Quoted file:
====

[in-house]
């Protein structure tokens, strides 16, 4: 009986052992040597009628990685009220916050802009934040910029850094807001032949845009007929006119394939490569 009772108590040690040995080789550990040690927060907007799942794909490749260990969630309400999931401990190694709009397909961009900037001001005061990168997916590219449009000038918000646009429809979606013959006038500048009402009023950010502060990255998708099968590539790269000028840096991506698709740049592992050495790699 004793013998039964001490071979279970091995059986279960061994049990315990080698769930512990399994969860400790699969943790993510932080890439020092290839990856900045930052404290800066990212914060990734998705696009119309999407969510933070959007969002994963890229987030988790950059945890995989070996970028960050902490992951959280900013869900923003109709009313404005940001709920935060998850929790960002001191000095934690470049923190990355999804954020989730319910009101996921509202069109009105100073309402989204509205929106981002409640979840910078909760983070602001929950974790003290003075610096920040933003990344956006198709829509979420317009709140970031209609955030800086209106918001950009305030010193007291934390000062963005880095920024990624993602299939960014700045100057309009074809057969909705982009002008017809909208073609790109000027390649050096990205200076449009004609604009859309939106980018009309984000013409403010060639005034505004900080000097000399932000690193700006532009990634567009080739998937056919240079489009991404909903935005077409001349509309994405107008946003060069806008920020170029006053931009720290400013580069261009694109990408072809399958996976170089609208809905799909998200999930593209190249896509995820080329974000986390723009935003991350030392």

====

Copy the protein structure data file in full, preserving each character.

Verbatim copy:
[in-house]
């Protein structure tokens, strides 16, 4: 009986052992040597009628990685009220916050802009934040910029850094807001032949845009007929006119394939490569 009772108590040690040995080789550990040690927060907007799942794909490749260990969630309400999931401990190694709009397909961009900037001001005061990168997916590219449009000038918000646009429809979606013959006038500048009402009023950010502060990255998708099968590539790269000028840096991506698709740049592992050495790699 004793013998039964001490071979279970091995059986279960061994049990315990080698769930512990399994969860400790699969943790993510932080890439020092290839990856900045930052404290800066990212914060990734998705696009119309999407969510933070959007969002994963890229987030988790950059945890995989070996970028960050902490992951959280900013869900923003109709009313404005940001709920935060998850929790960002001191000095934690470049923190990355999804954020989730319910009101996921509202069109009105100073309402989204509205929106981002409640979840910078909760983070602001929950974790003290003075610096920040933003990344956006198709829509979420317009709140970031209609955030800086209106918001950009305030010193007291934390000062963005880095920024990624993602299939960014700045100057309009074809057969909705982009002008017809909208073609790109000027390649050096990205200076449009004609604009859309939106980018009309984000013409403010060639005034505004900080000097000399932000690193700006532009990634567009080739998937056919240079489009991404909903935005077409001349509309994405107008946003060069806008920020170029006053931009720290400013580069261009694109990408072809399958996976170089609208809905799909998200999930593209190249896509995820080329974000986390723009935003991350030392």